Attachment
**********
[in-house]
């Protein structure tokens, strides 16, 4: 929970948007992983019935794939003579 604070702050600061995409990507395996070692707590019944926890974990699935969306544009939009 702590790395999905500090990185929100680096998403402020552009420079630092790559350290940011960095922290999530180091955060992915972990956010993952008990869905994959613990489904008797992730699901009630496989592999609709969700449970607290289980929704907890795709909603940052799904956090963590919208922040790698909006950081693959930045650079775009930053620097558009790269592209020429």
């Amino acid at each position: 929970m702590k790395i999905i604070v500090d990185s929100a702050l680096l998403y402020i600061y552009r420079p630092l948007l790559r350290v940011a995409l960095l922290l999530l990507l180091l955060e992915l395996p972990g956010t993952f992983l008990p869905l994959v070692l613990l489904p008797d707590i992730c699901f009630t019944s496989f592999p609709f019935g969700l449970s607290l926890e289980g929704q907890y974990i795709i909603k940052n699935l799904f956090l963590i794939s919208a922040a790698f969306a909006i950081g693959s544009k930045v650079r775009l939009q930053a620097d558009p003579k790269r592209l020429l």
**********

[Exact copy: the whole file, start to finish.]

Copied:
[in-house]
């Protein structure tokens, strides 16, 4: 929970948007992983019935794939003579 604070702050600061995409990507395996070692707590019944926890974990699935969306544009939009 702590790395999905500090990185929100680096998403402020552009420079630092790559350290940011960095922290999530180091955060992915972990956010993952008990869905994959613990489904008797992730699901009630496989592999609709969700449970607290289980929704907890795709909603940052799904956090963590919208922040790698909006950081693959930045650079775009930053620097558009790269592209020429």
């Amino acid at each position: 929970m702590k790395i999905i604070v500090d990185s929100a702050l680096l998403y402020i600061y552009r420079p630092l948007l790559r350290v940011a995409l960095l922290l999530l990507l180091l955060e992915l395996p972990g956010t993952f992983l008990p869905l994959v070692l613990l489904p008797d707590i992730c699901f009630t019944s496989f592999p609709f019935g969700l449970s607290l926890e289980g929704q907890y974990i795709i909603k940052n699935l799904f956090l963590i794939s919208a922040a790698f969306a909006i950081g693959s544009k930045v650079r775009l939009q930053a620097d558009p003579k790269r592209l020429l």